Blog: US anti-obesity groups fight to lose in publicity scramble
Andy Morton | 19 June 2014
Health groups in California this week failed in a bid to force sugary drinks to carry health warnings after the state assembly voted against legislation.
However, according to US politics website Politico.com, passage of the bill was never the point. What the groups want is publicity and to “(push) out the anti-soda message to a broader and broader audience”, the site said. One member of the American Heart Association even said of the warning label bill: “Part of me hopes it doesn’t pass - and I shouldn’t say this - because I’d love to have the debate over and over again."
The article also says that within health groups there is discussion over the use the word “obesity”, with some claiming that soda company lobbyists win every time it is used. Instead, they say, activists should focus on diseases such as diabetes.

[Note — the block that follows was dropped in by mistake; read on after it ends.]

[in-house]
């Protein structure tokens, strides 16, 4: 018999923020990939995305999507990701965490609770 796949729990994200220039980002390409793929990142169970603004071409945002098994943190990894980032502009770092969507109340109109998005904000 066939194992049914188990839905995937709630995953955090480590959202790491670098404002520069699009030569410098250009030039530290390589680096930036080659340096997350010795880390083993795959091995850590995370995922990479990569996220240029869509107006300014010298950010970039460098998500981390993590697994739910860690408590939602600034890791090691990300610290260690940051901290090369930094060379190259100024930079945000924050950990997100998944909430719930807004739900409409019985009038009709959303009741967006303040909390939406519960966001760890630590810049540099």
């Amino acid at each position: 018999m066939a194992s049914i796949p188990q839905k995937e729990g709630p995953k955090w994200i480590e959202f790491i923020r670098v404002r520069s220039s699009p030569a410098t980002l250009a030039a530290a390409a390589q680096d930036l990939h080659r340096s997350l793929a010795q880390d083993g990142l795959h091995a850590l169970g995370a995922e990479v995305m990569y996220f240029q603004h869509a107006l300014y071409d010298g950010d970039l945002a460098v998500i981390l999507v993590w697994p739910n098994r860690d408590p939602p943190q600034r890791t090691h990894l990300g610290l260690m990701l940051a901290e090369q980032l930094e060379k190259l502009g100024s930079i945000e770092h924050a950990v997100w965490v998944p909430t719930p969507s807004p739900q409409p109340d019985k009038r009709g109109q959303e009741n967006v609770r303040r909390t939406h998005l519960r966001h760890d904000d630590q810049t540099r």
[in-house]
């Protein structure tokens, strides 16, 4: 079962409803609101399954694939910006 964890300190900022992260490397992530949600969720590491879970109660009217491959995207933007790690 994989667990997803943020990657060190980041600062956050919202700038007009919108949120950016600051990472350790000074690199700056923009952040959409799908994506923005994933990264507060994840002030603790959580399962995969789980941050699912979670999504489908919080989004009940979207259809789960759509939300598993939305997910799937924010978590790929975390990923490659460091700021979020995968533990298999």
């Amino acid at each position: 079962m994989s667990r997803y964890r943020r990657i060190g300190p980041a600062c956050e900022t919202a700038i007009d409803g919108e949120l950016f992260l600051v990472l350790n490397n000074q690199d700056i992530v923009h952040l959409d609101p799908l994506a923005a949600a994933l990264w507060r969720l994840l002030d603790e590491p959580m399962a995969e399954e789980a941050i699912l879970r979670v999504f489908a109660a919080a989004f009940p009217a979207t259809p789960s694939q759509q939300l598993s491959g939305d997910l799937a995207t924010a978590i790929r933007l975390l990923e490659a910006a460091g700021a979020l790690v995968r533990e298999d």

“When I say diabetes, the industry has no idea what to say,” a health group spokesperson said. “This isn’t about calories anymore.”
It has only been 18 months since the Coca-Cola Co started using the obesity word in its adverts, but already those challenging the soft drinks industry over health issues are trying to reframe the debate.
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